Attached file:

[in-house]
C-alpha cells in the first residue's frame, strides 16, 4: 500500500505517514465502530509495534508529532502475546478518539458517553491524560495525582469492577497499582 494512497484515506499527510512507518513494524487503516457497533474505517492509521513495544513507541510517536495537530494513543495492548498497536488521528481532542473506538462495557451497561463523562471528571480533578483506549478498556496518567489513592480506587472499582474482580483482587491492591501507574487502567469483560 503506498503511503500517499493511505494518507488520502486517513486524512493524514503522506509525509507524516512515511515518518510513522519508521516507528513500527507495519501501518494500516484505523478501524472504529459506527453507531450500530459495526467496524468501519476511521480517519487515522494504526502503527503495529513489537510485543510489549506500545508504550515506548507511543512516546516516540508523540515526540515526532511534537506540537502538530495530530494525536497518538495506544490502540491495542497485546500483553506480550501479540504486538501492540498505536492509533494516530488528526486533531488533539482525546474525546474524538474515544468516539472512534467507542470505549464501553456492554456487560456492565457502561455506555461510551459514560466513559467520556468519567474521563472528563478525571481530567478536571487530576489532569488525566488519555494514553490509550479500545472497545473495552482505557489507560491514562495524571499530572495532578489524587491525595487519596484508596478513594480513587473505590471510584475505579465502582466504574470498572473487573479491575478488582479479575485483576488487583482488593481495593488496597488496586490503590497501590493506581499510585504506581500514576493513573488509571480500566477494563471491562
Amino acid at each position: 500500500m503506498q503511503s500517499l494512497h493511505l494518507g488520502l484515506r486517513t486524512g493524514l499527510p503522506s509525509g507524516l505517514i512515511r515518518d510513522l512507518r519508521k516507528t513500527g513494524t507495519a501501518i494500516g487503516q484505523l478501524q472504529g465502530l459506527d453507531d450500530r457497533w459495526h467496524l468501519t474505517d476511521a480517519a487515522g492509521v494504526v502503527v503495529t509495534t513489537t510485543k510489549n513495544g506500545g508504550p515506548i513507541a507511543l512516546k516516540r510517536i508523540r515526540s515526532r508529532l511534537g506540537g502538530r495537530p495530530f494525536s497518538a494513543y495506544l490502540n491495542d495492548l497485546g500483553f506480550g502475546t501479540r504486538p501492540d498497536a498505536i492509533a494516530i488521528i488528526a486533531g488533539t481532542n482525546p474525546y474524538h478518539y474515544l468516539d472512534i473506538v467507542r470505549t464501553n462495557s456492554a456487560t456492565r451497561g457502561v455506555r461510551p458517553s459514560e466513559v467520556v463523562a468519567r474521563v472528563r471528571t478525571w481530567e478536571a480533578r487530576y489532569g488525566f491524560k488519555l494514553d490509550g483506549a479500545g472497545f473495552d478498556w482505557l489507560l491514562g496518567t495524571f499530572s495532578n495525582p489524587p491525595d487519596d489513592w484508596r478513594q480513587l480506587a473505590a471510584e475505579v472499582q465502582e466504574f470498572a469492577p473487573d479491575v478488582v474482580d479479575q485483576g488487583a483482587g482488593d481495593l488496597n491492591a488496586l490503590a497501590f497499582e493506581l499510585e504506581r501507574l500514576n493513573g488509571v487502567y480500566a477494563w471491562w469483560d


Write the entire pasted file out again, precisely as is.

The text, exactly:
[in-house]
C-alpha cells in the first residue's frame, strides 16, 4: 500500500505517514465502530509495534508529532502475546478518539458517553491524560495525582469492577497499582 494512497484515506499527510512507518513494524487503516457497533474505517492509521513495544513507541510517536495537530494513543495492548498497536488521528481532542473506538462495557451497561463523562471528571480533578483506549478498556496518567489513592480506587472499582474482580483482587491492591501507574487502567469483560 503506498503511503500517499493511505494518507488520502486517513486524512493524514503522506509525509507524516512515511515518518510513522519508521516507528513500527507495519501501518494500516484505523478501524472504529459506527453507531450500530459495526467496524468501519476511521480517519487515522494504526502503527503495529513489537510485543510489549506500545508504550515506548507511543512516546516516540508523540515526540515526532511534537506540537502538530495530530494525536497518538495506544490502540491495542497485546500483553506480550501479540504486538501492540498505536492509533494516530488528526486533531488533539482525546474525546474524538474515544468516539472512534467507542470505549464501553456492554456487560456492565457502561455506555461510551459514560466513559467520556468519567474521563472528563478525571481530567478536571487530576489532569488525566488519555494514553490509550479500545472497545473495552482505557489507560491514562495524571499530572495532578489524587491525595487519596484508596478513594480513587473505590471510584475505579465502582466504574470498572473487573479491575478488582479479575485483576488487583482488593481495593488496597488496586490503590497501590493506581499510585504506581500514576493513573488509571480500566477494563471491562
Amino acid at each position: 500500500m503506498q503511503s500517499l494512497h493511505l494518507g488520502l484515506r486517513t486524512g493524514l499527510p503522506s509525509g507524516l505517514i512515511r515518518d510513522l512507518r519508521k516507528t513500527g513494524t507495519a501501518i494500516g487503516q484505523l478501524q472504529g465502530l459506527d453507531d450500530r457497533w459495526h467496524l468501519t474505517d476511521a480517519a487515522g492509521v494504526v502503527v503495529t509495534t513489537t510485543k510489549n513495544g506500545g508504550p515506548i513507541a507511543l512516546k516516540r510517536i508523540r515526540s515526532r508529532l511534537g506540537g502538530r495537530p495530530f494525536s497518538a494513543y495506544l490502540n491495542d495492548l497485546g500483553f506480550g502475546t501479540r504486538p501492540d498497536a498505536i492509533a494516530i488521528i488528526a486533531g488533539t481532542n482525546p474525546y474524538h478518539y474515544l468516539d472512534i473506538v467507542r470505549t464501553n462495557s456492554a456487560t456492565r451497561g457502561v455506555r461510551p458517553s459514560e466513559v467520556v463523562a468519567r474521563v472528563r471528571t478525571w481530567e478536571a480533578r487530576y489532569g488525566f491524560k488519555l494514553d490509550g483506549a479500545g472497545f473495552d478498556w482505557l489507560l491514562g496518567t495524571f499530572s495532578n495525582p489524587p491525595d487519596d489513592w484508596r478513594q480513587l480506587a473505590a471510584e475505579v472499582q465502582e466504574f470498572a469492577p473487573d479491575v478488582v474482580d479479575q485483576g488487583a483482587g482488593d481495593l488496597n491492591a488496586l490503590a497501590f497499582e493506581l499510585e504506581r501507574l500514576n493513573g488509571v487502567y480500566a477494563w471491562w469483560d